One of the success stories of the “sharing” economy has been Airbnb, the organisation which matches private accommodation to potential renters.  One of the challenges posed by this new way of renting has been getting to grips with the tax obligations. Sadly, one of the most often-encountered scenarios is where somebody rushes into an Airbnb arrangement with a view to quickly earing extra income and without any consideration at all of the potential tax consequences. The result can often be a shock down the line when they realise the ATO is taking an interest in what they’ve done. To help avoid any tax related traumas, here are five key tax tips for all current or potential Airbnb hosts.

Your income is taxable!

Any income derived from rent will typically be assessable income and must be disclosed in your tax return.

You are entitled to claim tax deductions

You can claim tax deductions for all expenses which are incurred in deriving your rental income. Typically, where the entire property is rented out, all of the costs involved in running the property will be deductible. Where you rent out part of the property you’re living in, some degree of apportionment is needed.

These expenses fall into three categories:

  1. Expenses that are directly associated with the rented area can be deducted in full.
  2. Expenses that relate to shared areas need to be apportioned
  3. Expenses that relate to the host’s private area only cannot be deducted

Some examples of expenses that may be deductible in full include:

  • Depreciation of furniture used in the rented room (such as beds, desks and drawers);
  • Commercial cleaning of the rented area;
  • Repairs and maintenance;
  • Food (such as breakfast provisions) made available to the guest;
  • Professional photography for the listing; and
  • Service fees and commissions charged by Airbnb.

Where there are expenses that relate to the entire property, apportionment is required, typically based on the floor area used for renting compared to the total floor area of the property. 

Some examples of expenses that relate to the entire property that may be apportioned include:

  • Mortgage interest or rent;
  • Council rates;
  • Utilities; and
  • Insurance.

Expenses that relate to shared areas can be apportioned based on access. So, if the host and the landlord both have equal access to, say, the lounge and the kitchen, you can deduct 50% of these expenses. 

Examples of expenses that relate to shared areas only include:

  • Depreciation on furniture and appliances located in shared areas (such as sofas, TV’s, kitchen equipment)
  • Internet, phone and cable TV costs

One final thing to note in relation to expenses where you rent out part of the property you live in is that they are only deductible where an area of the property is actually rented out. That differs slightly to the situation where you are renting out the whole property, where you can claim deductions for the period the property is genuinely available for rent (rather than simply the time it’s actually rented).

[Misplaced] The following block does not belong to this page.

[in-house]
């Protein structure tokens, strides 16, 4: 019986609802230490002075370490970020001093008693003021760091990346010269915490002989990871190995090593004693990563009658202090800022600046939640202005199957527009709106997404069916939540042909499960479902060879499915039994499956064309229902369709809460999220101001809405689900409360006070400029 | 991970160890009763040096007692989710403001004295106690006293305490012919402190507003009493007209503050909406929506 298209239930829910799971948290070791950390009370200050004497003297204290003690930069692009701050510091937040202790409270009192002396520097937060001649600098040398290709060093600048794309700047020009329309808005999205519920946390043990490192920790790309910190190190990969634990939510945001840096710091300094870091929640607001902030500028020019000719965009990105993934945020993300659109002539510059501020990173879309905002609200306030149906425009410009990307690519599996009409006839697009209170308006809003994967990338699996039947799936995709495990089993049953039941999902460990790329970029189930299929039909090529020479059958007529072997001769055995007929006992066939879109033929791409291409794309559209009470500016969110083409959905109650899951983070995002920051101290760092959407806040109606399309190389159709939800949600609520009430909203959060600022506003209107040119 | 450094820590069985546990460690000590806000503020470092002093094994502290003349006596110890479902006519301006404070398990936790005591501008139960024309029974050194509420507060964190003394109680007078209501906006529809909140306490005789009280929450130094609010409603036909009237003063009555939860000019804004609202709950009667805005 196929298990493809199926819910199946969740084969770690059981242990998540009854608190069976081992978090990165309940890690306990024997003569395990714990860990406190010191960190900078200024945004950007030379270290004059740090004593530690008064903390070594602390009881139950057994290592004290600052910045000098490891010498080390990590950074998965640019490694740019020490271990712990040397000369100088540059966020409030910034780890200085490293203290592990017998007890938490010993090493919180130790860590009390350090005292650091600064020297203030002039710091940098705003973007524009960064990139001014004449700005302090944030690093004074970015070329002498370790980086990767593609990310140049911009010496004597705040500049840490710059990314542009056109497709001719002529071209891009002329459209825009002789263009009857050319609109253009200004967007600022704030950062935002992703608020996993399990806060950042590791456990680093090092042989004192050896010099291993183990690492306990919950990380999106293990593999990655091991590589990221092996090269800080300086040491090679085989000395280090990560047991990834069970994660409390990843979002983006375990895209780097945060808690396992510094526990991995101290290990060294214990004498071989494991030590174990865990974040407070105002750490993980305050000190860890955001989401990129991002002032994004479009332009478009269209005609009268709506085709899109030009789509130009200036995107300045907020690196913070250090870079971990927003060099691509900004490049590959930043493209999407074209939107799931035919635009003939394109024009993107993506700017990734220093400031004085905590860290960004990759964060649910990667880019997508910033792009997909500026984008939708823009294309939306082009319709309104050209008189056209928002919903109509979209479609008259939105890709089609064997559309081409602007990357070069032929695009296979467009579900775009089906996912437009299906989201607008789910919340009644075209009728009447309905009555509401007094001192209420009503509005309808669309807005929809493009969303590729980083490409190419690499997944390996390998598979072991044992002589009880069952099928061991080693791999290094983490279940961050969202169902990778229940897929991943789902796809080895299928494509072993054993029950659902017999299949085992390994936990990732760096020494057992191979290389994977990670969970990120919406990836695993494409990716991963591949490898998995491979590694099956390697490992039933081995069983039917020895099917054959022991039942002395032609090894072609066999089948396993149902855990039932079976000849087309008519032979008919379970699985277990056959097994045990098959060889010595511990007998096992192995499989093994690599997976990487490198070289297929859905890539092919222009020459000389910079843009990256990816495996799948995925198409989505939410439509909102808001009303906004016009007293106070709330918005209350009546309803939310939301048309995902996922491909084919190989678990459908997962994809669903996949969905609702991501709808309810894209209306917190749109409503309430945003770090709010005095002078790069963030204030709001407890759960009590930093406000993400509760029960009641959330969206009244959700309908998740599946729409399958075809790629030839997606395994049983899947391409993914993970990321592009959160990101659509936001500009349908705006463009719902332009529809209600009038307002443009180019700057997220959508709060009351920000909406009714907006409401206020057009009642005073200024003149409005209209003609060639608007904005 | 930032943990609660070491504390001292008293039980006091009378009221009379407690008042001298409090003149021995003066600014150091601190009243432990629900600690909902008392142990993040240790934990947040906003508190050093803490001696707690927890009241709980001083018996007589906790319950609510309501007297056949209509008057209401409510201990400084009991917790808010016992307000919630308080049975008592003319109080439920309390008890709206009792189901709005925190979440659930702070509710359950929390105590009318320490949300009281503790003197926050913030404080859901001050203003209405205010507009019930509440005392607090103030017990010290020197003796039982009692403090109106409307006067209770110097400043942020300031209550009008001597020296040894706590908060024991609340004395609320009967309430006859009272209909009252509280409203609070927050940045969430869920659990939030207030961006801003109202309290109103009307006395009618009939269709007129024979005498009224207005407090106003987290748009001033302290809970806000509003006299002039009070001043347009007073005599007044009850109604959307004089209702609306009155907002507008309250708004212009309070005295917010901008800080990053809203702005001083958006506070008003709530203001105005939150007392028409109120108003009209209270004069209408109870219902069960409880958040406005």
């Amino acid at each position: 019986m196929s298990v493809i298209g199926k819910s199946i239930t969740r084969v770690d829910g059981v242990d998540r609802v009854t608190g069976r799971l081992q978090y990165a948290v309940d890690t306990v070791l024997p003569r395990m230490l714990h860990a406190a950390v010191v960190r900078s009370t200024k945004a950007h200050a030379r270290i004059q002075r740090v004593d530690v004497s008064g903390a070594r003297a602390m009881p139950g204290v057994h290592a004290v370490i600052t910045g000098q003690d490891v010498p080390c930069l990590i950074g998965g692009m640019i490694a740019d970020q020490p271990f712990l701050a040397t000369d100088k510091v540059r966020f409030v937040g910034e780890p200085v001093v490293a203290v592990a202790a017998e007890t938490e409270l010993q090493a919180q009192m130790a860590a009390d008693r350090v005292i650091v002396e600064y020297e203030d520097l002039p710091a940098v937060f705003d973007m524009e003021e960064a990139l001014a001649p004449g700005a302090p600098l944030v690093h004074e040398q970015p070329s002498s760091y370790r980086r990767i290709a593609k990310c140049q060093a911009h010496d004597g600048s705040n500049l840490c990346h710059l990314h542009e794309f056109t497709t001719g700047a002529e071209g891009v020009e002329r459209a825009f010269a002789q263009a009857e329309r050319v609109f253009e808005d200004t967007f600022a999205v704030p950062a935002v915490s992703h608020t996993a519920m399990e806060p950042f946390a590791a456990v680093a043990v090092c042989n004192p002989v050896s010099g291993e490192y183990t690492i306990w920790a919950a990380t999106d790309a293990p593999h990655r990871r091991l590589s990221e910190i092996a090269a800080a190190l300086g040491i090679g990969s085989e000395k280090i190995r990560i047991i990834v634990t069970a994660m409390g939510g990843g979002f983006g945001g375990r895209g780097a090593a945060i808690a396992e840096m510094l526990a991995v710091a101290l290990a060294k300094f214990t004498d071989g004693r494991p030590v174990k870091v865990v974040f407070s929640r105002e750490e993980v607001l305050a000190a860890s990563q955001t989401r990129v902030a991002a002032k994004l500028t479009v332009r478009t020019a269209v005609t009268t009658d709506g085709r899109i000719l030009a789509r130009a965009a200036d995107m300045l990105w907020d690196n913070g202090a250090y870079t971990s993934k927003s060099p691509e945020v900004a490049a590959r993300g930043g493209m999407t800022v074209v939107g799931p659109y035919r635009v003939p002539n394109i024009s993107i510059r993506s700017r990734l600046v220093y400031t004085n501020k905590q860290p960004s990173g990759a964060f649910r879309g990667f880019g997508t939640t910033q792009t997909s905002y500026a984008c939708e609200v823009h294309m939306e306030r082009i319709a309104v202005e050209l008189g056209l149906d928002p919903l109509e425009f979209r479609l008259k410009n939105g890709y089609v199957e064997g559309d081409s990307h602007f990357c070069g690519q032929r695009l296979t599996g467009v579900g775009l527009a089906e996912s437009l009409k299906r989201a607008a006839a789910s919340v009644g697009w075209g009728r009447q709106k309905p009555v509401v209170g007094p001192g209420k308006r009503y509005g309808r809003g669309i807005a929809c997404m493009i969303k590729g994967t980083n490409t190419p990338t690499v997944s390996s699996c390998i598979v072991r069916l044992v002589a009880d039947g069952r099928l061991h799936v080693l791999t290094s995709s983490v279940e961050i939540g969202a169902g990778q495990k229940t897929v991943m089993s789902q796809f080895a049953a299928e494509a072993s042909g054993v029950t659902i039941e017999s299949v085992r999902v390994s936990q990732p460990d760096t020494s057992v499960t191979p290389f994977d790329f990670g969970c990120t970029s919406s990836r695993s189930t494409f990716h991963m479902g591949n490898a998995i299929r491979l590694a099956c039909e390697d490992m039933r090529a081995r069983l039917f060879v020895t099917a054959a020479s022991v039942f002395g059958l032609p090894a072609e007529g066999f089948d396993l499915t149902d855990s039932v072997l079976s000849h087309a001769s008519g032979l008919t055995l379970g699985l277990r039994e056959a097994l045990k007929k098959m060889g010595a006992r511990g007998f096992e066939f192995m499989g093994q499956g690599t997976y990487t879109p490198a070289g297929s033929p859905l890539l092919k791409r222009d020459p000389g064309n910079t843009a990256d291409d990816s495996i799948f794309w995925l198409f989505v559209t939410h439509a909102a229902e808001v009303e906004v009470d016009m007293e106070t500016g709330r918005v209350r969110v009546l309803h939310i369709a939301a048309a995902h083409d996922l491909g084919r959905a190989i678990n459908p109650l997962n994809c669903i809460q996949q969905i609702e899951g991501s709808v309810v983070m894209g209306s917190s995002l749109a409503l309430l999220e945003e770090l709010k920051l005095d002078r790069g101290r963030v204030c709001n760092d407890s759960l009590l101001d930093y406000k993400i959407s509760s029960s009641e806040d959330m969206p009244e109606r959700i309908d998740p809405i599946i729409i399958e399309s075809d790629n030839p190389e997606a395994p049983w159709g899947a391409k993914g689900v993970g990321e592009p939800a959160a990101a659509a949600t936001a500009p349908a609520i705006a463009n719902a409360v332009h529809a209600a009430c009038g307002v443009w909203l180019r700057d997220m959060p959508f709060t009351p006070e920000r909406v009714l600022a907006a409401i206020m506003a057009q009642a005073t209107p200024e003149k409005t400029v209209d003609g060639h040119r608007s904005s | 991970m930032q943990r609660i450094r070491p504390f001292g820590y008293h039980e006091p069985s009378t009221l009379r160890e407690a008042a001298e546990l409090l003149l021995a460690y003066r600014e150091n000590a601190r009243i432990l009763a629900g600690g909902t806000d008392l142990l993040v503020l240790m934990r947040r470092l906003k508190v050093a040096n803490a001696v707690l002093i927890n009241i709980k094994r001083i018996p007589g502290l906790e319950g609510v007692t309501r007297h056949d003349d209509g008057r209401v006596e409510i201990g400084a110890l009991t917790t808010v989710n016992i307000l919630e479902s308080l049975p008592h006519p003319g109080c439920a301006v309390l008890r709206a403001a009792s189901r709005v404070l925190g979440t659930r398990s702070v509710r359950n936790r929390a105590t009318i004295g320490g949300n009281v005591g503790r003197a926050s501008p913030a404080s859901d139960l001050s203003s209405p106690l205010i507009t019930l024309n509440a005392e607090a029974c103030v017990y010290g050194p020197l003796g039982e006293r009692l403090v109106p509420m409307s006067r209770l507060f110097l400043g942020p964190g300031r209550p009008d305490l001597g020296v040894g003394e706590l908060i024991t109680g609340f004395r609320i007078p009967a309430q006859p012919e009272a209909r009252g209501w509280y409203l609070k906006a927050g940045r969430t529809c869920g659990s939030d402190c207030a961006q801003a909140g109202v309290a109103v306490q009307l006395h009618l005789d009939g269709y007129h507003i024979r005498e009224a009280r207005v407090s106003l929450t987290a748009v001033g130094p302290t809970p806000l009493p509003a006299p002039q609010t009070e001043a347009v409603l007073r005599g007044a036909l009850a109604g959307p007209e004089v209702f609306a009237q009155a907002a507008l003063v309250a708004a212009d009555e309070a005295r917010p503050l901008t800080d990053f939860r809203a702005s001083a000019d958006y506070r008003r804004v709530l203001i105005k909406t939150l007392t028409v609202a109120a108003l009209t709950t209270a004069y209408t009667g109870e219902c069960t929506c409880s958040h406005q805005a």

Don’t forget the potential Capital Gains Tax (CGT)

If you own an investment property, you’ll pay CGT when you dispose of it based on the profit you make on sale. This is, in very simple terms, the difference between the amount you sold it for and the amount you paid to buy it. With property prices having risen rapidly in recent years, it’s easy to make substantial profits on sale and equally easy to forget that the taxman will want a slice of those profits.

In most cases, when you sell your private residence, the sale is free of capital gains tax. However, if you have used part of the property for income earning activities – like renting it out through Airbnb – part of the gain will be taxable. This might mean that you have to do a tricky calculation on sale to work out how much of the gain is taxable and how much is covered by the main residence exemption. This is an area that catches out many Airbnb hosts, many of whom are completely unaware of the CGT implications of renting out part of their home. Given the potentially long time lag between starting to rent out the property and ultimately selling it, CGT can be a costly trap for those who haven’t factored it into their cost/benefit analysis when they first decided to make part of the property available for rent.

Do I need to register for and pay GST?

Almost certainly not. Good and services tax (GST) doesn't apply to residential rents, so you're not liable for GST on the rent you charge, and can't claim GST credits for associated costs. This is the case even if your turnover exceeds the GST threshold of $75,000.

Follow the H&R Block tax action plan for Airbnb hosts

  • Get advice from your accountant before becoming an Airbnb host. Make sure you are fully across all the potential tax impacts of renting your property before you list it.
  • Get a market valuation of the property at the date you start renting it out. This can be essential for CGT purposes, particularly where the house you are renting out is also the one you live in.
  • Disclose all you Airbnb income in your tax return and make sure you claim all the deductions you are entitled to.
  • Consider getting a quantity surveyors report to maximise your depreciation deductions.
  • Keep records of all your income and expenses. The ATO may ask to see them, particularly if they query an expense.

 

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Looking for a rewarding career?

Take the first step towards a rewarding career as a tax consultant with H&R Block. Register for Australia's leading Income Tax Course today!

FIND OUT MORE